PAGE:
The changing hopes, worries, and community supports of individuals moving from a closing long-term care facility


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Abstract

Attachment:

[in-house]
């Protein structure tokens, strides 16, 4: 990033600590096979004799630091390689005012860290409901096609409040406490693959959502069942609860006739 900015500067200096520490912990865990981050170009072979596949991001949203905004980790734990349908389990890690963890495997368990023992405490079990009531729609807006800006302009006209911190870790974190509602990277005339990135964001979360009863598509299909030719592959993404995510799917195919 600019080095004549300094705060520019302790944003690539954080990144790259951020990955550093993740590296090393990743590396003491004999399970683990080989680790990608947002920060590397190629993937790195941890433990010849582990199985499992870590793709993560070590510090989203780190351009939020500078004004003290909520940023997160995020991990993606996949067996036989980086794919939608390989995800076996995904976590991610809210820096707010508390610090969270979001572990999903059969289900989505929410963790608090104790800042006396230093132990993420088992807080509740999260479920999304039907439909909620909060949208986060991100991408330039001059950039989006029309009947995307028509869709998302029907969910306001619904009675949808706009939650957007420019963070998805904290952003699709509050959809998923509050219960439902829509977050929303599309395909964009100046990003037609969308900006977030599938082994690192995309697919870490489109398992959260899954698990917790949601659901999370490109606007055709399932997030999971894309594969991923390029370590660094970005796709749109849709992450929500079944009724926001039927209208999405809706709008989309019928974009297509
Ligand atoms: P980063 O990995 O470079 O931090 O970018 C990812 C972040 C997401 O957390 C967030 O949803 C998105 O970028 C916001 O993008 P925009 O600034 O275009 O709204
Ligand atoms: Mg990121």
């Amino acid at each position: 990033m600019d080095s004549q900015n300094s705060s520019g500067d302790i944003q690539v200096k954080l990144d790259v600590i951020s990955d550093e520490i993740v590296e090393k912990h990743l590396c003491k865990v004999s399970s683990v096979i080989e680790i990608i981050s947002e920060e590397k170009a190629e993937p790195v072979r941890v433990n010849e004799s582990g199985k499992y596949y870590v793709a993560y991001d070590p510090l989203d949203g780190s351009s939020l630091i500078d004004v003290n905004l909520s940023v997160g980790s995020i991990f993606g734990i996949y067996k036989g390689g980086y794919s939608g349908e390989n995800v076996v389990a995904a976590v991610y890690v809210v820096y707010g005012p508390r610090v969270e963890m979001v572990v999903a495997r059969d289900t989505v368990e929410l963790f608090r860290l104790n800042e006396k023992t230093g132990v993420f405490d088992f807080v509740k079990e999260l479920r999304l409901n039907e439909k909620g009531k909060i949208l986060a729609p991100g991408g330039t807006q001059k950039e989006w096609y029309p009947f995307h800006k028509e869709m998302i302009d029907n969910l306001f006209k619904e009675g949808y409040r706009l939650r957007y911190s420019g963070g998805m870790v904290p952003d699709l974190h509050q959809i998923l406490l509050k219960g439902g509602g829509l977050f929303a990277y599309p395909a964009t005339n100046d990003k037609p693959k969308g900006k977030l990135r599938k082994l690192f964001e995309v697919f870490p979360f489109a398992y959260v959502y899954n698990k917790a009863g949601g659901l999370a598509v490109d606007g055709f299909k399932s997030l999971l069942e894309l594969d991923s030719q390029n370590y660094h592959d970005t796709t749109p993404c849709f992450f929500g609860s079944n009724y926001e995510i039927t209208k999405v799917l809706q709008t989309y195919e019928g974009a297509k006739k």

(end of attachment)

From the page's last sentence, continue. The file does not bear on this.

This study examines client's hopes, worries, and social networks before, one year, and two years following release from a long-term care facility. More clients expressed hopes than worries before closure but, over time, hopes decreased and worries increased significantly. Before closing, independence was cited most often as a hope, followed by work and finances. Criminal opportunities headed up concerns, followed by mental health treatment, finances, living arrangements and independence. Over time, respondents were less excited about independence and living arrangements but more hopeful about social opportunities and everyday practicalities. Worries relating to family increased while concerns about deviance decreased. Respondents reported an average increase in network ties but the proportion of family members decreased while professional supports and ties with former CSH patients increased. The trends highlight particular vulnerability at the one-year point, the necessity of viewing movement into the community as a nonlinear process, and the importance of marking outcomes periodically.

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